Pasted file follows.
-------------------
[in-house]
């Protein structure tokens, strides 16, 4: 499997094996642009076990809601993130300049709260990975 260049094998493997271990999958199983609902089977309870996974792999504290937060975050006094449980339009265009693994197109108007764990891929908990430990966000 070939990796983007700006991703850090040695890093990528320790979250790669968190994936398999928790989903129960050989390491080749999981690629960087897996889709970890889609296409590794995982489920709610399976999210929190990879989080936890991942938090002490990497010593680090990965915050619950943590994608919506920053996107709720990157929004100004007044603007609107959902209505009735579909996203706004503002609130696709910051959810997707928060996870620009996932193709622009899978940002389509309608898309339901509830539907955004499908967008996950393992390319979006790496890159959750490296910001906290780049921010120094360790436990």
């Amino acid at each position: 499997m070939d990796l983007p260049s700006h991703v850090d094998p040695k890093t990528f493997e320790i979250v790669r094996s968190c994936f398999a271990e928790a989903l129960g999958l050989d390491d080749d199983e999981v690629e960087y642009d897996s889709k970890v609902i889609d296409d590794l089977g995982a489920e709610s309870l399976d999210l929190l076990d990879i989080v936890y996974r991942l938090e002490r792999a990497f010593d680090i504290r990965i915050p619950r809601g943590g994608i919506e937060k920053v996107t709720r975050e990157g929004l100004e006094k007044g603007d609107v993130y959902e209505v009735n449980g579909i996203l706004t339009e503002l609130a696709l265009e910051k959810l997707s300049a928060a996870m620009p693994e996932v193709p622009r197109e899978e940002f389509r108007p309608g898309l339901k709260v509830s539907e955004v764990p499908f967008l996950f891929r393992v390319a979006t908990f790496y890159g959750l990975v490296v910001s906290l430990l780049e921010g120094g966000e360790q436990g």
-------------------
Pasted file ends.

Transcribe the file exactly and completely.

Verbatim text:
[in-house]
């Protein structure tokens, strides 16, 4: 499997094996642009076990809601993130300049709260990975 260049094998493997271990999958199983609902089977309870996974792999504290937060975050006094449980339009265009693994197109108007764990891929908990430990966000 070939990796983007700006991703850090040695890093990528320790979250790669968190994936398999928790989903129960050989390491080749999981690629960087897996889709970890889609296409590794995982489920709610399976999210929190990879989080936890991942938090002490990497010593680090990965915050619950943590994608919506920053996107709720990157929004100004007044603007609107959902209505009735579909996203706004503002609130696709910051959810997707928060996870620009996932193709622009899978940002389509309608898309339901509830539907955004499908967008996950393992390319979006790496890159959750490296910001906290780049921010120094360790436990």
């Amino acid at each position: 499997m070939d990796l983007p260049s700006h991703v850090d094998p040695k890093t990528f493997e320790i979250v790669r094996s968190c994936f398999a271990e928790a989903l129960g999958l050989d390491d080749d199983e999981v690629e960087y642009d897996s889709k970890v609902i889609d296409d590794l089977g995982a489920e709610s309870l399976d999210l929190l076990d990879i989080v936890y996974r991942l938090e002490r792999a990497f010593d680090i504290r990965i915050p619950r809601g943590g994608i919506e937060k920053v996107t709720r975050e990157g929004l100004e006094k007044g603007d609107v993130y959902e209505v009735n449980g579909i996203l706004t339009e503002l609130a696709l265009e910051k959810l997707s300049a928060a996870m620009p693994e996932v193709p622009r197109e899978e940002f389509r108007p309608g898309l339901k709260v509830s539907e955004v764990p499908f967008l996950f891929r393992v390319a979006t908990f790496y890159g959750l990975v490296v910001s906290l430990l780049e921010g120094g966000e360790q436990g």